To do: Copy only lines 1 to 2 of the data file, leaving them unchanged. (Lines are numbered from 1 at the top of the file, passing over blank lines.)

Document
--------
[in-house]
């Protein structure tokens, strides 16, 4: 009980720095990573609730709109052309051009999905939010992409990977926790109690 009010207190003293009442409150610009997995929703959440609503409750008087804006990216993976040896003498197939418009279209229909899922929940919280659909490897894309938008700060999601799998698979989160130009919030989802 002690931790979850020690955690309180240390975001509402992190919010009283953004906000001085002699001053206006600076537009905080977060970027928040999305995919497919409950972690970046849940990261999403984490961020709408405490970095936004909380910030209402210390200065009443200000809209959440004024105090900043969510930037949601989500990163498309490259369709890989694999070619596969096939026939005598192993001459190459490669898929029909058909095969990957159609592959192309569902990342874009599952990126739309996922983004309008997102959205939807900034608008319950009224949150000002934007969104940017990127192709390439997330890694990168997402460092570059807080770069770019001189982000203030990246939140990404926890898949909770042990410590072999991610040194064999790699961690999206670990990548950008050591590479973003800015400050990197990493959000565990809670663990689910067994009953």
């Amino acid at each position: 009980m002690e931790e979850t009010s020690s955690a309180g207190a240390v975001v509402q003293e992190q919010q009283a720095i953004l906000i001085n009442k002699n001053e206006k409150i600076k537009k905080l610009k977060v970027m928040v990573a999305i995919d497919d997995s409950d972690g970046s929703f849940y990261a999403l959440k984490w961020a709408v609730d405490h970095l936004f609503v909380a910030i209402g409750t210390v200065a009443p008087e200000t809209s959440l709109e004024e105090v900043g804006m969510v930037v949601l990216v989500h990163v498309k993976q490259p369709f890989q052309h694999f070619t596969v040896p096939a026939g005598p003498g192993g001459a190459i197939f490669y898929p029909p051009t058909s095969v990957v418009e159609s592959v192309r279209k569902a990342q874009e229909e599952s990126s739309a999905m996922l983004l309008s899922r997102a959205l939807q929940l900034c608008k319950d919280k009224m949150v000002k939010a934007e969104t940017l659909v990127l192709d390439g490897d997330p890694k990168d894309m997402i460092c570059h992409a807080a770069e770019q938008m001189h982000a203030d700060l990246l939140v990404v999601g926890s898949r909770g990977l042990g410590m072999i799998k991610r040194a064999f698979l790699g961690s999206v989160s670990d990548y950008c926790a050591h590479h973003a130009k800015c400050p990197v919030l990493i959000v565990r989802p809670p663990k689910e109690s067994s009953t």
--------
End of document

[in-house]
């Protein structure tokens, strides 16, 4: 009980720095990573609730709109052309051009999905939010992409990977926790109690 009010207190003293009442409150610009997995929703959440609503409750008087804006990216993976040896003498197939418009279209229909899922929940919280659909490897894309938008700060999601799998698979989160130009919030989802 002690931790979850020690955690309180240390975001509402992190919010009283953004906000001085002699001053206006600076537009905080977060970027928040999305995919497919409950972690970046849940990261999403984490961020709408405490970095936004909380910030209402210390200065009443200000809209959440004024105090900043969510930037949601989500990163498309490259369709890989694999070619596969096939026939005598192993001459190459490669898929029909058909095969990957159609592959192309569902990342874009599952990126739309996922983004309008997102959205939807900034608008319950009224949150000002934007969104940017990127192709390439997330890694990168997402460092570059807080770069770019001189982000203030990246939140990404926890898949909770042990410590072999991610040194064999790699961690999206670990990548950008050591590479973003800015400050990197990493959000565990809670663990689910067994009953």